By now you may have seen the photo of a newborn clutching the Mirena IUD shortly after birth. I’m sure we were all thinking the same thing. Was that baby born holding the IUD. Did he rip it out and then hold on to it while in the womb? Could such a thing happen? Well the answers are no, no and possibly. But not it this case. The image has been somewhat sensationalized but the true story is still a bit scary.
Mom Lucy Hellein had the IUD ‘installed’ last Summer.
“This was actually my third IUD, my first two worked great,” she told Global News.
Despite this, she found out she was pregnant in December.
“I was scared at first, since I had a Mirena,” she says. “From what I had read online, the majority of IUD pregnancies are either not viable or end in miscarriage. I assumed I was only a few weeks along — eight weeks at the most.”
During that first ultrasound, doctors revealed she was about 18-weeks pregnant. They also couldn’t locate IUD and assumed it had fallen out.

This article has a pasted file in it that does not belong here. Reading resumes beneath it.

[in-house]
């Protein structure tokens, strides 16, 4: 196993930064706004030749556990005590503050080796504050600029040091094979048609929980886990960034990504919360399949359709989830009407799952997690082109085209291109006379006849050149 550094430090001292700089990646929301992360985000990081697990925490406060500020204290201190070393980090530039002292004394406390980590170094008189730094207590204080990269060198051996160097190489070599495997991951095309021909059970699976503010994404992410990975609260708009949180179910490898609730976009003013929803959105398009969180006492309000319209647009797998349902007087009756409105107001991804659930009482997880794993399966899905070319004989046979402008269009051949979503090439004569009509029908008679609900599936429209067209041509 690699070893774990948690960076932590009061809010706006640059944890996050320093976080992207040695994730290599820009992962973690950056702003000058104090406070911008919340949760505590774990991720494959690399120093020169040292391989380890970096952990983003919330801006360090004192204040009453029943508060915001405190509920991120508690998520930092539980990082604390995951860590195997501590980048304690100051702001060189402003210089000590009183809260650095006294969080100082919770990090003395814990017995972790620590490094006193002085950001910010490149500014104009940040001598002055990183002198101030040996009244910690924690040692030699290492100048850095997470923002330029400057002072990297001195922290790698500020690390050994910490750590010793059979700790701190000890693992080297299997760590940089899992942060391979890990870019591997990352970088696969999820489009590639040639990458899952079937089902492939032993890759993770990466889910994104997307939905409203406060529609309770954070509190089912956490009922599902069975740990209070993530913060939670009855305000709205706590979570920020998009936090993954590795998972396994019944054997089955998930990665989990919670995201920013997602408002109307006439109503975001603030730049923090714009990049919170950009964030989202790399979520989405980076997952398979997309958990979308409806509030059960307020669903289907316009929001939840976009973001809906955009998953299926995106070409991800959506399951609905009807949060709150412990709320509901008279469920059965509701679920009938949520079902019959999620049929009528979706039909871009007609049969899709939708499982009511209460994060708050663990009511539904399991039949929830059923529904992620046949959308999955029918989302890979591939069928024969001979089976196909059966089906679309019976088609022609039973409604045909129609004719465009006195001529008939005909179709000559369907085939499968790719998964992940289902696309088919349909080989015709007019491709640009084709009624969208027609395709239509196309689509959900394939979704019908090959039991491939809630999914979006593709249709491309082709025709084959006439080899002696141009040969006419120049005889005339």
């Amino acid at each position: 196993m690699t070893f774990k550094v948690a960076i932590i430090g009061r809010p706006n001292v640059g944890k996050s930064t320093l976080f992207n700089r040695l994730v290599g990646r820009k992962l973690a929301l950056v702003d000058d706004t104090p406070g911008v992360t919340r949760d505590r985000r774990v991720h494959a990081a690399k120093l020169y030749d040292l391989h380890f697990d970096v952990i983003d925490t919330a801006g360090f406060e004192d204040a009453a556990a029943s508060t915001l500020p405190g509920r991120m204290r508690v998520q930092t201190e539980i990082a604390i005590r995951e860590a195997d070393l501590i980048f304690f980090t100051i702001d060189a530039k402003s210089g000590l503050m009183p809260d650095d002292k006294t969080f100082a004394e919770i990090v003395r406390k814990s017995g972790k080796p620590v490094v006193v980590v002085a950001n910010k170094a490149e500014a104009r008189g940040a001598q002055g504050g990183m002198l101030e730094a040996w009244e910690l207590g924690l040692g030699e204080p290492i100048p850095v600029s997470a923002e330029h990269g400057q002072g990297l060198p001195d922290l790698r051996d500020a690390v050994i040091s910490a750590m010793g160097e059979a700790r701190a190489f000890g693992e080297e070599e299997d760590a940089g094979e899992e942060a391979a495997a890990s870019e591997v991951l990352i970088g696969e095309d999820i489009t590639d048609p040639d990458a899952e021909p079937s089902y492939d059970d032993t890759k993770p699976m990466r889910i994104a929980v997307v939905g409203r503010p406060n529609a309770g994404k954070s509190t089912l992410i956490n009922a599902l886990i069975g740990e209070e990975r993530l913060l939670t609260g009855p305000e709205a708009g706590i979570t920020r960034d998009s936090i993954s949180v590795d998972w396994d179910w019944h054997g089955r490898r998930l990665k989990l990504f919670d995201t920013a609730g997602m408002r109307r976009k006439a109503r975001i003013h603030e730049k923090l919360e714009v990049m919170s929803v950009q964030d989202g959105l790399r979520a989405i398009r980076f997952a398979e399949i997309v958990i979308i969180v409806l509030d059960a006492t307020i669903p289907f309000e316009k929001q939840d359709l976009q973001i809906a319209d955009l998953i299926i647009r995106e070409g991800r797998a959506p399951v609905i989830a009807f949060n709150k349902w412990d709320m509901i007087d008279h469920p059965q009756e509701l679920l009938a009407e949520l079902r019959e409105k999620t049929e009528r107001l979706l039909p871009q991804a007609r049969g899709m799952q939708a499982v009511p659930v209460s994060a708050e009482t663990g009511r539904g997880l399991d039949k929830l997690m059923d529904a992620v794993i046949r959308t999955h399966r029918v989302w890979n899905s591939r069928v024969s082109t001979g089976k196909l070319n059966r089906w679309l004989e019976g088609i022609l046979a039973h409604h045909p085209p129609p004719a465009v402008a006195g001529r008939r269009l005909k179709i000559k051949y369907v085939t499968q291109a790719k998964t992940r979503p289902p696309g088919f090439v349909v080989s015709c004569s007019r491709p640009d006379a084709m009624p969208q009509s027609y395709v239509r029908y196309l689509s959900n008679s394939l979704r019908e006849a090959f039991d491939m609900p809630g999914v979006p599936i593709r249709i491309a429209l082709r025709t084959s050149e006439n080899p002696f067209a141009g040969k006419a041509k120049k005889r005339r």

“I was sure it was somewhere inside me still,” she said.
Because there is just a small chance(1%) that women using the Mirena IUD can get pregnant, she started adding the hashtag [#Mirenababy] with every belly pic and ultrasound pic she posted.
She was concerned, however, she would end up losing the baby. But her little guy had his own plan.
“I was overwhelmed with all kinds of emotions. I felt he was meant to be. His original due date was May 4 — Star Wars Day. Even my OB said, ‘The force is strong with this one.’”
A week before Dexter Benjamin Manuel Tyler arrived and so did the IUD.
“My OB and the majority of the nurses I saw during the remainder of my pregnancy assumed [my IUD] had just fallen out,” Lucy told Global News. “Shortly after he was born I heard my OB say, ‘I found your Mirena. It was behind the placenta.’”
Many news outlets have reported the baby was born holding the IUD, but Lucy says it was probably one of the nurses or his father’s idea to have him pose with it. After all, he was born despite it.
This is not the first time, the Mirena IUD has been in the spotlight for the wrong reasons. In 2014, lawsuits were filed in Canada and the U.S. against Bayer alleging that women weren’t properly warned about rare but potentially serious risks associated with the intrauterine device.
In 2013, it was reported to Health Canada that Mirena IUDs were responsible for 52 uterine perforations. Some women also revealed the device migrated to other parts of their bodies after insertion.